Crime – Appealing to the Public

As advancements in technology have increasingly played a bigger role in society over the course of the last century, appealing to the public through means of the internet, television, radio, etc. has played a significant role in fighting crime and catching criminals.

Everyday now we see stories in the news, whether it be online or on television or over the radio, that are designed by law enforcement to inform the public on certain crimes and to appeal to the public to help solve unsolved crimes. Many of these stories are made to target the emotions of the reader or listener in hopes of influencing them to either come forward with information leading to a crime or to help fight crimes that are becoming increasingly detrimental to society. The advancements in technology that have led to these stories being much more widely publicized can be seen as a new form of public address, one that has come to play a significant role in fighting crime.

The growing role of technology in public address is one that cannot be ignored as it has transformed many aspects of our society for the better, particularly by reducing crime and solving unsolved crime.

Brendan Fell

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5 comments so far

  1. cihuber on

    Your analysis on technological growth impacting crime-fighting is very interesting. I think the most important point you make is how technological growth allows for the speaker (here, it would be law enforcement) to reach a wider audience. This is something that has truly changed the game of contemporary public address. The internet, television, and radio have created local, national and global audiences.
    Technological advancement and globalization sometimes get a bad wrap. However, in this sense, it has allowed for crime-fighting to make advancements in the way it addresses the public.

    Carly Huber

  2. sarahtheobald on

    I agree that our society has benefited from the use of technology and the ease at which we can address the public about crime issues. On the other hand though, while many criminals have been caught through the use of public address, it has also become somewhat of a form of entertainment. For instance, NBC’s “To Catch a Predator” serves this dual purpose of alerting the public to an important issue regarding safety against child predators, as well as providing us with evening entertainment. We watch as Chris Hanson invites predators to “take a seat” and discuss the inappropriateness of the situation as police wait for the predator to walk out so they can dramatically jump out of the bushes and take him away. Even America’s Most Wanted, which helps in catching the worst of the worst of America’s criminals still provides dramatizations of crimes that could be seen on an episode of Law and Order. The same crime could have been described and the public could have received the same information without the 10 minute dramatization.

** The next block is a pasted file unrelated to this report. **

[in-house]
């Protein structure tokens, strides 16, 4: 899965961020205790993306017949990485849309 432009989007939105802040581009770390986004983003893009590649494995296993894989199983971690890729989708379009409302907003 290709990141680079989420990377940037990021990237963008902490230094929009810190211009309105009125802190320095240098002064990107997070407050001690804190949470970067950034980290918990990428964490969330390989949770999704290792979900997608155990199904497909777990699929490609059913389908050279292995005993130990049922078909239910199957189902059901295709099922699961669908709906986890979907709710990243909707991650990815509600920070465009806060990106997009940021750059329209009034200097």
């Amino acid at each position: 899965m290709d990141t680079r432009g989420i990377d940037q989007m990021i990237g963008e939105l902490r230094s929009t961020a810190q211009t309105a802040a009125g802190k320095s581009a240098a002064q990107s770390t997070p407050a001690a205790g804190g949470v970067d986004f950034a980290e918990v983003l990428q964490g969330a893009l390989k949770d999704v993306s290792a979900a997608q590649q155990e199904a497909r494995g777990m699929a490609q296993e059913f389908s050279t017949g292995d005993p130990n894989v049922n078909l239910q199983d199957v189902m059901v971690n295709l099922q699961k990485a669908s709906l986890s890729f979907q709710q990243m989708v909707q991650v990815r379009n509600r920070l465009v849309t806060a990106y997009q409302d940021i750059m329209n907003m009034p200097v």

~ Sarah Theobald

  3. Siavash on

    This blog post provides a valuable contribution on the growing role of technology in public address as it transforms many aspects of our society including the “War on Crime”. However, I believe that if left unregulated and with no accountability to equitable public justice the definition of crime is misconstrued. Because of the lack of regulation and accountability, the public is disillusioned because of nightly TV. News and daily news papers which are private for profit entities with the objective to sell news that is attractive for the reader; not necessarily to provide information to the most disenfranchise members of society to better their conditions of life.

    Thus, the focus of Media and law enforcement is on crimes committed by the economic lower class and not on “white-collar” crimes committed by those of high social status. This disproportionate attention is manifested in the tendency the public and law enforcement has to overlook certain crimes committed by certain classes of society. The leeway given to “white-collar” and the uneven attention given compared to petty criminals is further evident in criminal sentences and crimes committed by petty thieves, drug users, and dope pushers.

    -$iavash

  4. cjryan9 on

    In an even broader context, technology has really exposed us as Americans to the reality of crime in America. Nowadays, we know much more about the judicial system, and the law enforcement system through tv. My favorite show to watch is A&E’s “First 48.” It is a reality show about homicide that follows the detectives from the time they are called onto the scene until the time they solve the case. I think this is a valuable tool of public address in educating the public.

  5. cjryan9 on

    ^COLIN RYAN


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